What Is Remote Patient Monitoring?
by Chloe Bowen
The world as we know it is shifting to a remote landscape. Emerging medical technology such as remote patient monitoring continues to evolve along with the growth of telehealth.
In a post-coronavirus world, remote medical services are going to be increasingly popular, and even necessary. Technology that serves this end is on the fast-track to becoming standard.
But what about remote patient monitoring? Is it here? Is it scary? Is it necessary?
According to careinnovations.com, “remote patient monitoring is a method of healthcare delivery that uses the latest advances in information technology to gather patient data outside of traditional healthcare settings.”
Remote patient monitoring (RPM) instruments include a traditional range of devices such as insulin pumps, blood cuffs, and scales that track relevant protected health information (PHI) to send back to a patient’s healthcare provider.
The general idea behind RPM tools has already been introduced through popular smart devices such as FitBit and Apple Watch (think heart rate monitors, calorie trackers), but its application to the medical field has the potential to save lives and revolutionize modern medicine.
Why is remote patient monitoring important?
Remote patient monitoring can help people manage and monitor their health from home.
In the midst of a pandemic, hospitals and other healthcare providers are struggling with overcapacity, supply and demand. Remote patient monitoring can help alleviate some of these obstacles, especially for people with chronic health conditions or milder long-term concerns.
It also helps contain coronavirus and protects higher-risk patients such as the elderly and immunocompromised from unnecessary exposure.
Research shows that the use of remote patient monitoring has multiple positive effects on health markers such as blood pressure.
Other benefits include increased patient compliance and satisfaction, which also leads to better patient outcomes and quality of care.
Is remote patient monitoring effective?
According to Business Insider, the University of Pittsburgh Medical Center reported a reduction in hospital readmissions by 76% after providing patients with RPM instruments. The facility also maintained a 90% patient satisfaction score.
This data suggests that remote patient monitoring is beneficial for both patients and providers.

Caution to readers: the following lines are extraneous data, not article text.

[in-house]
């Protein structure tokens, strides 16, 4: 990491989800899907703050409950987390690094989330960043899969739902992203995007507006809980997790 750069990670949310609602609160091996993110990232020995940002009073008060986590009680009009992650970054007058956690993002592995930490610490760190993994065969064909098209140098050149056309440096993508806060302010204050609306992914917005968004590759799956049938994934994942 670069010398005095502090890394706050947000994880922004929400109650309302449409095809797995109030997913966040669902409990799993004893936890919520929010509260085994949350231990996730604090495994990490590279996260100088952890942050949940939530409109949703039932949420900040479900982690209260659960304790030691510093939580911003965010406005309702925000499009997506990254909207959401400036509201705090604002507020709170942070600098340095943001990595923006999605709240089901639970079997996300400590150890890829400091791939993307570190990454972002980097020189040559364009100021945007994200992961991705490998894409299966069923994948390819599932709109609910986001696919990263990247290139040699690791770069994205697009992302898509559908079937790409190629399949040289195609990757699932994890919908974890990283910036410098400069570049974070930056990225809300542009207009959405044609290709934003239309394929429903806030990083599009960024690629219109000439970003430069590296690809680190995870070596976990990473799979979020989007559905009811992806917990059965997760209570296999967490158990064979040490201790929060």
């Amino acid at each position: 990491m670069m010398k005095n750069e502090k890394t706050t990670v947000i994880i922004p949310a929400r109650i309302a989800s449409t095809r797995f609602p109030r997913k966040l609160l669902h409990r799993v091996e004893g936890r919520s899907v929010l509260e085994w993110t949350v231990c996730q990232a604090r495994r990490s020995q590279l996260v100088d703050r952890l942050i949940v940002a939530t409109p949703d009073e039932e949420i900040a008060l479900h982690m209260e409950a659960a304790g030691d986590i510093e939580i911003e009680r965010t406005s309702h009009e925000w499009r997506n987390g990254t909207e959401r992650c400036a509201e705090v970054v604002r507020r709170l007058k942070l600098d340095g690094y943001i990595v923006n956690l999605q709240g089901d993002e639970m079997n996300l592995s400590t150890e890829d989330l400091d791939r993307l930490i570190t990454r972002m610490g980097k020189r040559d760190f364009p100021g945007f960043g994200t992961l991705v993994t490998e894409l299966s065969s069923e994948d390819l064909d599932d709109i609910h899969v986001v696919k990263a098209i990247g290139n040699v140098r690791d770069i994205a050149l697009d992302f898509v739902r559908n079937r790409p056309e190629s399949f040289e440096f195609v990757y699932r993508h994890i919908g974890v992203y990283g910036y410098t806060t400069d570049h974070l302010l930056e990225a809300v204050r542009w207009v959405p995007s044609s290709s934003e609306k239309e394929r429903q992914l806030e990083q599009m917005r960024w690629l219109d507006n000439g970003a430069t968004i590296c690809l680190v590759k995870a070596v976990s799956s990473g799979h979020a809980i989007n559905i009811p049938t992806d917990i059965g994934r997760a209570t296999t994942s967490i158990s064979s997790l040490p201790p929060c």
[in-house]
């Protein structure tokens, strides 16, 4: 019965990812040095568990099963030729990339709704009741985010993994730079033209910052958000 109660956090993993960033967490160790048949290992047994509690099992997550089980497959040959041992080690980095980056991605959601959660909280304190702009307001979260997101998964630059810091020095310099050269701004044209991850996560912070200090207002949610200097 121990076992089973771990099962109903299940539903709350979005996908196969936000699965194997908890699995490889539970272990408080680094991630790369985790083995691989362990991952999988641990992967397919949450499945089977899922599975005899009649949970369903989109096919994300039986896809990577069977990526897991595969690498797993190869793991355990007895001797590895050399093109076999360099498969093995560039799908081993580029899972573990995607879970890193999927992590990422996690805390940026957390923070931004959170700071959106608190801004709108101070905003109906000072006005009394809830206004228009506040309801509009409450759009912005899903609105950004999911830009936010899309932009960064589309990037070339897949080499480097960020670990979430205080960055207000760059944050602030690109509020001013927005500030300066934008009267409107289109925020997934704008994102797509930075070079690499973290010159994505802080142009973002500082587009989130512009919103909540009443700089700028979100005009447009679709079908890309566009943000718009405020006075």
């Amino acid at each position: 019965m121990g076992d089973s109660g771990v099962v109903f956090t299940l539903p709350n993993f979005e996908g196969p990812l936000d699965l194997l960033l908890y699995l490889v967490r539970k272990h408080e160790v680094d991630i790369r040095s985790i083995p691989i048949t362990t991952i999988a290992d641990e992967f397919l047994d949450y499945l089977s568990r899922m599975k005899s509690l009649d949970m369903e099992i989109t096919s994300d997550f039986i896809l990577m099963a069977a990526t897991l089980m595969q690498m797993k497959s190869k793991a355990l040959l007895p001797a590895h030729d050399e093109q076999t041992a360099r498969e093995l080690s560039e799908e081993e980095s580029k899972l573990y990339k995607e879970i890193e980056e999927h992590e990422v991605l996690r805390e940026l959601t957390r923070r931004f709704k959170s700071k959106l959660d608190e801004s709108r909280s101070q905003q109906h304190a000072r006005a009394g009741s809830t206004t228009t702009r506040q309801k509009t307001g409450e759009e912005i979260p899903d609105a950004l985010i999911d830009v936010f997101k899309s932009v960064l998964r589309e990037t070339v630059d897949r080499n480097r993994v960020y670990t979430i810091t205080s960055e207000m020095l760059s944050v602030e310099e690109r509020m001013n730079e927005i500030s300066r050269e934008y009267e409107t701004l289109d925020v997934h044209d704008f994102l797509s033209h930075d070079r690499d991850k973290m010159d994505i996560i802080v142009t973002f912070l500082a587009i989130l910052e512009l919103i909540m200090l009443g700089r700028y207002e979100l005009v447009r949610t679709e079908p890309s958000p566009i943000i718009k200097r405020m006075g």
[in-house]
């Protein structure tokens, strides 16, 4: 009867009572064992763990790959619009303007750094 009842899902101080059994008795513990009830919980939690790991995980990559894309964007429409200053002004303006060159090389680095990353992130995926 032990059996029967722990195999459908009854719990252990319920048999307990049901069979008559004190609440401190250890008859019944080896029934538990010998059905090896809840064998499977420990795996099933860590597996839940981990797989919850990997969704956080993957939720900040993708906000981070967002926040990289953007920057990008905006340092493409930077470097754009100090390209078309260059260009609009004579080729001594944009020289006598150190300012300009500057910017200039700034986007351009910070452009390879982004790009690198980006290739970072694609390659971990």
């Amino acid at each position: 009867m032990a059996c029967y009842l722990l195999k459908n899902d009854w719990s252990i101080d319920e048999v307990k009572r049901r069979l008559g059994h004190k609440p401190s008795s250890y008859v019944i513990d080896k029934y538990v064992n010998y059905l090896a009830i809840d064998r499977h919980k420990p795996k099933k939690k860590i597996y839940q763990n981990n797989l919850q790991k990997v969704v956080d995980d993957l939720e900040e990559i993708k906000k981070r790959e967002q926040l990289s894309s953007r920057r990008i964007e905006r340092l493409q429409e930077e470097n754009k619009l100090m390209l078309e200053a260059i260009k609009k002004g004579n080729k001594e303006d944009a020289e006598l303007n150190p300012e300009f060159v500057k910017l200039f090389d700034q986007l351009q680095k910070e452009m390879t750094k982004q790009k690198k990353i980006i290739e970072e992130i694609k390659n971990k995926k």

RPM has the potential to keep loved ones at home longer since basic information can be monitored by healthcare providers from afar. It also is a relatively non-invasive method, which further promotes accessibility and ease of use.
The impact of RPM continues to evolve, especially among the aging population and those with chronic health conditions. It may become even more relevant as our culture shifts to a more isolated, self-sufficient society following COVID-19.
Are there any associated risks?
Along with all the benefits of tracking more health data, privacy and protection are significant concerns. RPM can be a breeding ground for common HIPAA violations, such as lost/stolen devices and third-party information breaches.
With technology, there is always a risk that data may be compromised through a cyberattack, or by a business associate’s negligence to properly secure your information.
Though these violations are not new, they will only grow more considerable as remote patient monitoring expands its reach.
RPM has many positive benefits that will only increase as part of the healthcare digital transformation.
However, like all emerging technology, there are serious risks to be managed.
With the increasing prevalence of remote services, email is going to become more important for communication in both facility-patient and facility-facility relationships. Safeguarding PHI in the digital age continues to be a concern within the industry.
Make sure you are protecting you and your patients with HIPAA compliant email so you can securely communicate without compromising confidential information.